"These predictions are based on each country's growth potential and growth conditions, which is measured by Goldman Sachs's Growth Environment Score (GES). Currently, Vietnam has a better than average GES (5.43 out of 10), better than all N-11 countries except Korea (7.8 out of 10). However, its growth has been slower during the last five years due to various problems, from weak external demand, deteriorating macroeconomic stability and conditions, to constrained skilled workforce. Whether Vietnam can realize its growth potential will largely depend on its ability to solve these immediate problems and improve its growth conditions,” concludes Vu-Thanh NGUYEN.

In its ICT predictions last December, IDC estimated a year-on-year increase in growth rate of 7.1%, making the total growth rate in 2014, 15.5%. It even suggests that “Vietnam will be among the top ICT spenders in Asia/Pacific in 2014.”

According to Business Monitor the real GDP growth forecast of 6.0% for 2014 also appears to be on the up. The press release states: “Strong data on foreign direct investment inflows, remittances, passenger car sales, and property market launches, suggests to us that domestic demand is on a nascent recovery, setting the stage for stronger 2014 growth.”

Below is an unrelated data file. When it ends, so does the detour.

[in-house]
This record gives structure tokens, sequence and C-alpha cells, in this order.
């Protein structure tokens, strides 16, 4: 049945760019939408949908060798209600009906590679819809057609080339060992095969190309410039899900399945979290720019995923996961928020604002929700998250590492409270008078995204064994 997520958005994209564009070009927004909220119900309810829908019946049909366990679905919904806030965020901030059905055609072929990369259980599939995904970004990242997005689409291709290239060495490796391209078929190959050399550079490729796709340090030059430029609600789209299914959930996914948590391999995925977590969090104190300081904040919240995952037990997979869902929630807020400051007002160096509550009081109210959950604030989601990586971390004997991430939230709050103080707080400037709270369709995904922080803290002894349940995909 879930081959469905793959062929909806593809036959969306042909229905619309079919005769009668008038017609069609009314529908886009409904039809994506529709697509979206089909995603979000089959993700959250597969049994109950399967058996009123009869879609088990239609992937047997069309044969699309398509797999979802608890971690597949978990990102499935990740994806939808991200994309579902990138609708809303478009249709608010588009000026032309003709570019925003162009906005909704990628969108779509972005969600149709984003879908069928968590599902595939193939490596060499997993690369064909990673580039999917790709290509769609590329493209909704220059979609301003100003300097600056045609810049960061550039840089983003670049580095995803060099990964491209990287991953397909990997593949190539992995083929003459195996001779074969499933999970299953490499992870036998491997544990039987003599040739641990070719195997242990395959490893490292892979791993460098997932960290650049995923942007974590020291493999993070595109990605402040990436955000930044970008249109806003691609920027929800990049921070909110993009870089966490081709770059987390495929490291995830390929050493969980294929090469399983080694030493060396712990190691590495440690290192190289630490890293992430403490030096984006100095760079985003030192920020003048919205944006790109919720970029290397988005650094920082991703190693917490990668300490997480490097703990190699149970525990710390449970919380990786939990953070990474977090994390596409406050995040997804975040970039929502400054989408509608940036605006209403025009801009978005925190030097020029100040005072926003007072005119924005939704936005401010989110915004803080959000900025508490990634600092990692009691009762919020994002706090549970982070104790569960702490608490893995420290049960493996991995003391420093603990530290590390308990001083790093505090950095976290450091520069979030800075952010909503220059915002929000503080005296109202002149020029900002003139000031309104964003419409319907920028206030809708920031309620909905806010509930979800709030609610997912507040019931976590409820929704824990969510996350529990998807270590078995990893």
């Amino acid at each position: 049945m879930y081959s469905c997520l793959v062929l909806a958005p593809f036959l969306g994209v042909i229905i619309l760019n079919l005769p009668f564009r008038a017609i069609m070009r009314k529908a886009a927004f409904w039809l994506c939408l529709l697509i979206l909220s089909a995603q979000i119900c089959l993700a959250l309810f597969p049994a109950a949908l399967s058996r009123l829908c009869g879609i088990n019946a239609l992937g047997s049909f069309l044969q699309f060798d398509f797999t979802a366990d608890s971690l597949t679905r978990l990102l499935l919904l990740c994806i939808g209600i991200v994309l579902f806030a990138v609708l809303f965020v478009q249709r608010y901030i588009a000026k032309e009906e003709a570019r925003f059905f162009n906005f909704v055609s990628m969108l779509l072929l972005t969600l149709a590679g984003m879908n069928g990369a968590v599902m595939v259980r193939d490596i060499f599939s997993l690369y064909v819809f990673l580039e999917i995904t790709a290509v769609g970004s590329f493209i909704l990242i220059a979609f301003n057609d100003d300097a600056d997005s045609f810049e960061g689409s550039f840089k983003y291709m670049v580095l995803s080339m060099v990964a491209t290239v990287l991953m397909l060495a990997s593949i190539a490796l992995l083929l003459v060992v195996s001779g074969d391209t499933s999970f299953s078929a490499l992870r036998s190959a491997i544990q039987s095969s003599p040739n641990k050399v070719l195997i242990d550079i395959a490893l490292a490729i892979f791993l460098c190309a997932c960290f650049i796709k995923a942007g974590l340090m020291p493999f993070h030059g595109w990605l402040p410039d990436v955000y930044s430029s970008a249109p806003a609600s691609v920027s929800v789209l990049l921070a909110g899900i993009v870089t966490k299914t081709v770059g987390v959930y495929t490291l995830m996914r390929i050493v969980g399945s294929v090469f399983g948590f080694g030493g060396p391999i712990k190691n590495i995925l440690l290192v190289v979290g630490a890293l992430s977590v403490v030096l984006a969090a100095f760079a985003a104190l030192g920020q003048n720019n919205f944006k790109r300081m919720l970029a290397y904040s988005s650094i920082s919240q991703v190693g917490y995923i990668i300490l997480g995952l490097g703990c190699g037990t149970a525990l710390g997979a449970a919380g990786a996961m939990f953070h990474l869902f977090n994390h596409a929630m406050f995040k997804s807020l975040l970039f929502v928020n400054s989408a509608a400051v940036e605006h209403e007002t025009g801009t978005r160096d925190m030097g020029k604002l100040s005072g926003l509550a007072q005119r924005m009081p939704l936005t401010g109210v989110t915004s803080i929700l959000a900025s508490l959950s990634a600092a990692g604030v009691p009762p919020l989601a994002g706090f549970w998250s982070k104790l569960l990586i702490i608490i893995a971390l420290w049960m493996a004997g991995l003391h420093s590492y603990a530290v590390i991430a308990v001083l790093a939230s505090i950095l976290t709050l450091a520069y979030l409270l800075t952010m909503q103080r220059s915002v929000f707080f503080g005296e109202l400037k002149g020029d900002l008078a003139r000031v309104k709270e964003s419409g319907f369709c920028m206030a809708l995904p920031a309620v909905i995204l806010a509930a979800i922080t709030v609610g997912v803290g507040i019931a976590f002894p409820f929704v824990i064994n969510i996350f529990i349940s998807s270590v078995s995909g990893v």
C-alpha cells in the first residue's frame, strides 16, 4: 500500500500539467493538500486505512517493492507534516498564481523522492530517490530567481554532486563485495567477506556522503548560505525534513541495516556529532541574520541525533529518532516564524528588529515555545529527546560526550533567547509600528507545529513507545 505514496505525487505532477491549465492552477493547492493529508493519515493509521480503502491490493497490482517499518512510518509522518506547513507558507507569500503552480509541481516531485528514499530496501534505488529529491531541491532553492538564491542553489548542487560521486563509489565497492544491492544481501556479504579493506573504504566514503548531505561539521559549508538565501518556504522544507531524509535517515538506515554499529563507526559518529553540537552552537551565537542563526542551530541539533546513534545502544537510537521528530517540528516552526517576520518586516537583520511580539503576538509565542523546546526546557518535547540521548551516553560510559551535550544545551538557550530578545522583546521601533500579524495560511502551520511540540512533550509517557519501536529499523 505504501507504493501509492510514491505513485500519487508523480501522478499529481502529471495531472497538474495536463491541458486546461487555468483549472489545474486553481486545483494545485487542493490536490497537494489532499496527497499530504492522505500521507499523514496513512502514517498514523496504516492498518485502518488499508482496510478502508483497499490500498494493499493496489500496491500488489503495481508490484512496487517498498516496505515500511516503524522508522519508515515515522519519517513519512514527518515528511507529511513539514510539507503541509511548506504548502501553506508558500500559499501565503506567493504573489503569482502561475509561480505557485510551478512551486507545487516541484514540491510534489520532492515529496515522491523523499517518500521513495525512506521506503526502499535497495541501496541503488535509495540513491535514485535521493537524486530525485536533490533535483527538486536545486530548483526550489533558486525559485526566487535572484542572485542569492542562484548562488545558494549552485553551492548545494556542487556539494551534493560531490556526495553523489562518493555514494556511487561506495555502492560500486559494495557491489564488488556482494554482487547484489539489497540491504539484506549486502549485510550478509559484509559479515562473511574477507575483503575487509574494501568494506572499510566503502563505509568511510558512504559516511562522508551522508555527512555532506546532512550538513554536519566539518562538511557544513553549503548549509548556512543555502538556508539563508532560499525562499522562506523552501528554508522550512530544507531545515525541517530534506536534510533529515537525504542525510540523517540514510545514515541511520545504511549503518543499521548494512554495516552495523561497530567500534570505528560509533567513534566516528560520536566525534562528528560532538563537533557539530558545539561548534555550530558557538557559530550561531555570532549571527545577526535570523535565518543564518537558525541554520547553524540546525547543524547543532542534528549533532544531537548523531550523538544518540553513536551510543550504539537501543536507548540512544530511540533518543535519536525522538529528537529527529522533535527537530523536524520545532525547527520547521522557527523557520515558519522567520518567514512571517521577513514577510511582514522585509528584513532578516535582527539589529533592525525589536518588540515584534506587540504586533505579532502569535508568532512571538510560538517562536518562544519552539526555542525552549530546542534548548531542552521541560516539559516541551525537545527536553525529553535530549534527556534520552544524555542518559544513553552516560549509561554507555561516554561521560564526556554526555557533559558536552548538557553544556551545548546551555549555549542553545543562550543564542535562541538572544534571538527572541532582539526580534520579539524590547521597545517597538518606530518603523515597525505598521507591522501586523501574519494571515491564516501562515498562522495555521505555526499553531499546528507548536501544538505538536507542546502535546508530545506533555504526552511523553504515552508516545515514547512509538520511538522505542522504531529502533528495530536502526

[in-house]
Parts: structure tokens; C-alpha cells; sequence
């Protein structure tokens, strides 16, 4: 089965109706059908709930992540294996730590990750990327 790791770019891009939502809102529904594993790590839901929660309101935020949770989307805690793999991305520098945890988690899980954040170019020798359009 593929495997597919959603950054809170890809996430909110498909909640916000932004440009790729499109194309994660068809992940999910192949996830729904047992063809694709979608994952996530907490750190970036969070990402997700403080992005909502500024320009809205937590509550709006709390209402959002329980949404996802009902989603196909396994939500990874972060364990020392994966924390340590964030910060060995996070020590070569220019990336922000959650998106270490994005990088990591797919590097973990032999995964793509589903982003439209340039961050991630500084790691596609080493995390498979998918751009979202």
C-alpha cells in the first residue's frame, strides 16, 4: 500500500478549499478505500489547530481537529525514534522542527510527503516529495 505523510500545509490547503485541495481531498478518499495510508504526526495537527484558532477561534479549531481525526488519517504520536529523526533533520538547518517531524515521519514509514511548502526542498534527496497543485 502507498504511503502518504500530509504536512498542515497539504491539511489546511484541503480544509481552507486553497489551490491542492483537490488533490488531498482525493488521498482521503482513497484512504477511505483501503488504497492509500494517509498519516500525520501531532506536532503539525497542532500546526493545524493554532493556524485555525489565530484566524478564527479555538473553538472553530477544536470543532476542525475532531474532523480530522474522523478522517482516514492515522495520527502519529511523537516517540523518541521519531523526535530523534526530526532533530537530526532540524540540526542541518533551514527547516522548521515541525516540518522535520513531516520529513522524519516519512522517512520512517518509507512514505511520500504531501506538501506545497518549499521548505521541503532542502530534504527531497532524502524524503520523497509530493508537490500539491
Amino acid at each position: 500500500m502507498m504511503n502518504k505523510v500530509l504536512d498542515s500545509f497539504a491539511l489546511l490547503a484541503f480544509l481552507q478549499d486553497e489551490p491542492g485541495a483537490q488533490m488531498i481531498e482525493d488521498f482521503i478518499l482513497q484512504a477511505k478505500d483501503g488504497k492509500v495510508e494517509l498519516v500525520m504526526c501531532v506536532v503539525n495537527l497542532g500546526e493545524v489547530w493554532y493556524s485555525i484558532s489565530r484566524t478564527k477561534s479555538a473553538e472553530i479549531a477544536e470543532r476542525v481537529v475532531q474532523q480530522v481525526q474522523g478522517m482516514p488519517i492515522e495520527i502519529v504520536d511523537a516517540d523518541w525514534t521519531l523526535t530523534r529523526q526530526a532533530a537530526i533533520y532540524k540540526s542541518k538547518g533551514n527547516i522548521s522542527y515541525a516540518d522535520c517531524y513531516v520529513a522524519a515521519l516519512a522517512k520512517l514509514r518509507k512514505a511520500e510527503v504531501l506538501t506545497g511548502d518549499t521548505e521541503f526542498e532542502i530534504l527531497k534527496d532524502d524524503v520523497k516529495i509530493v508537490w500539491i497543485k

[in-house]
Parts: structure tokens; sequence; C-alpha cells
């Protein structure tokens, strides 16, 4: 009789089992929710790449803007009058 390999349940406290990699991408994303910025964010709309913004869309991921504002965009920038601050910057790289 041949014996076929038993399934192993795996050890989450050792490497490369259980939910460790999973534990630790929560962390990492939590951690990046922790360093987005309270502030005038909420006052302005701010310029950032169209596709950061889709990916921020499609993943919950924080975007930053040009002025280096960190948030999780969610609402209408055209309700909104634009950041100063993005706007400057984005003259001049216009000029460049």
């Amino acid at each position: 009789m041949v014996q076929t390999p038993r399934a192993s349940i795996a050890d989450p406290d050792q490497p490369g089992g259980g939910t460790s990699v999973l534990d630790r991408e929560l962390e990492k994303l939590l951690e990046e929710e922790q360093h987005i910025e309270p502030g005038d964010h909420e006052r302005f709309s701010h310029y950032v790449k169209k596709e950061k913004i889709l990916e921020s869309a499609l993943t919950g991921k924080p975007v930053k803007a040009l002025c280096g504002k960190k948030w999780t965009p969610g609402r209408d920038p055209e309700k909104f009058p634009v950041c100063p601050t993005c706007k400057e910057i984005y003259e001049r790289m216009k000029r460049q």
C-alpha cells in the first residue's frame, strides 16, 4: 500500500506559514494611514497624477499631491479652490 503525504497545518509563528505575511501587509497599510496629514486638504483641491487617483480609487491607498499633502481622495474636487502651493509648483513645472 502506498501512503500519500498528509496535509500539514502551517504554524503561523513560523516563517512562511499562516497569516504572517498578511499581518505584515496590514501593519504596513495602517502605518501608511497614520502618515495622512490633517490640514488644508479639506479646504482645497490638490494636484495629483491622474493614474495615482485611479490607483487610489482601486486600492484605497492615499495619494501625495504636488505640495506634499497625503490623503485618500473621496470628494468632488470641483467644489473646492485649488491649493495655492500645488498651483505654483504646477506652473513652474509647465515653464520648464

Maybe there is cause to regard Jim O'Neill's predictions with some scepticism? As Ywert Visser, a Renewable Energy Project Developer in Vietnam points out: “Many other countries share the same characteristics as the MINT countries. For example, Indonesia was selected, because of its demographics and geographical location (near China). But Cambodia, Myanmar, Vietnam and Thailand share the same characteristics. I think Cambodia and Myanmar will grow faster than Indonesia in the coming years.”

“Indonesia has already seen substantial growth in recent years and it has much investment prestigious and highly leveraged project in real estate and industries,” he continues. “When the economy is well, money is borrowed and invested using scenarios that are too optimistic. With a slight change in the investment climate, these projects are in trouble, just like what happened in Vietnam.”

There is clearly a lot of potential for development in Vietnam. Only time will tell how things will actually progress in practice. Although maybe it is all a moot point?  Because as Visser concludes: “From my perspective these terms also do not affect business in a country much. Vietnam was included in CIVETS but here in Vietnam nobody ever mentions that.”


Kathryn Cave is Editor at IDG Connect


IDG Connect has produced a full series on the MINTs:

Local Perspectives: What about the ‘MINTs’?

Reformed Mexico Has Strength to Be a Knowledge Economy Leader

Swings and Roundabouts in Resurgent Indonesia

Country Spotlight: Nigeria

Turkey: The Double-Edged Sword of Production


Q&As with local marketers:

Turkey: Aysenur Guven

Indonesia: Dev Mehta

Nigeria: Tim Beighton